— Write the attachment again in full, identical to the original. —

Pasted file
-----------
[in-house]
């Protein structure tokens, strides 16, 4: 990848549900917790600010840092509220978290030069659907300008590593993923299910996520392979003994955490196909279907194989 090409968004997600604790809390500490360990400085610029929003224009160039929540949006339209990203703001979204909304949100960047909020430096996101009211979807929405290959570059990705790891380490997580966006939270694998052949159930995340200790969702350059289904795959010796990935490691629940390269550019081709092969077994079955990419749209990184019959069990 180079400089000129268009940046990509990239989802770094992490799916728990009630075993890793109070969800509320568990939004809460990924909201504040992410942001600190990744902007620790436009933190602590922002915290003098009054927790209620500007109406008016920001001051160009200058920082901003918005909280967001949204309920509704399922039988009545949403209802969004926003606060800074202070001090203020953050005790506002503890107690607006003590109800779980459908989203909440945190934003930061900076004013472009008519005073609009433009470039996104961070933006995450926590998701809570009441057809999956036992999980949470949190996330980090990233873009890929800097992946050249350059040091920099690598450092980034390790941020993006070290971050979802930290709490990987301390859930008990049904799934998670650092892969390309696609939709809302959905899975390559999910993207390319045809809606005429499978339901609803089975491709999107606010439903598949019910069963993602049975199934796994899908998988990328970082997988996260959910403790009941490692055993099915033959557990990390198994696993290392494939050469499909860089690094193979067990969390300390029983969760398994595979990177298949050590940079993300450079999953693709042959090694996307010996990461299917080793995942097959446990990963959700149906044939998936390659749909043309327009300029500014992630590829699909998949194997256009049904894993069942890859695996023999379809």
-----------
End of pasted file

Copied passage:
[in-house]
């Protein structure tokens, strides 16, 4: 990848549900917790600010840092509220978290030069659907300008590593993923299910996520392979003994955490196909279907194989 090409968004997600604790809390500490360990400085610029929003224009160039929540949006339209990203703001979204909304949100960047909020430096996101009211979807929405290959570059990705790891380490997580966006939270694998052949159930995340200790969702350059289904795959010796990935490691629940390269550019081709092969077994079955990419749209990184019959069990 180079400089000129268009940046990509990239989802770094992490799916728990009630075993890793109070969800509320568990939004809460990924909201504040992410942001600190990744902007620790436009933190602590922002915290003098009054927790209620500007109406008016920001001051160009200058920082901003918005909280967001949204309920509704399922039988009545949403209802969004926003606060800074202070001090203020953050005790506002503890107690607006003590109800779980459908989203909440945190934003930061900076004013472009008519005073609009433009470039996104961070933006995450926590998701809570009441057809999956036992999980949470949190996330980090990233873009890929800097992946050249350059040091920099690598450092980034390790941020993006070290971050979802930290709490990987301390859930008990049904799934998670650092892969390309696609939709809302959905899975390559999910993207390319045809809606005429499978339901609803089975491709999107606010439903598949019910069963993602049975199934796994899908998988990328970082997988996260959910403790009941490692055993099915033959557990990390198994696993290392494939050469499909860089690094193979067990969390300390029983969760398994595979990177298949050590940079993300450079999953693709042959090694996307010996990461299917080793995942097959446990990963959700149906044939998936390659749909043309327009300029500014992630590829699909998949194997256009049904894993069942890859695996023999379809």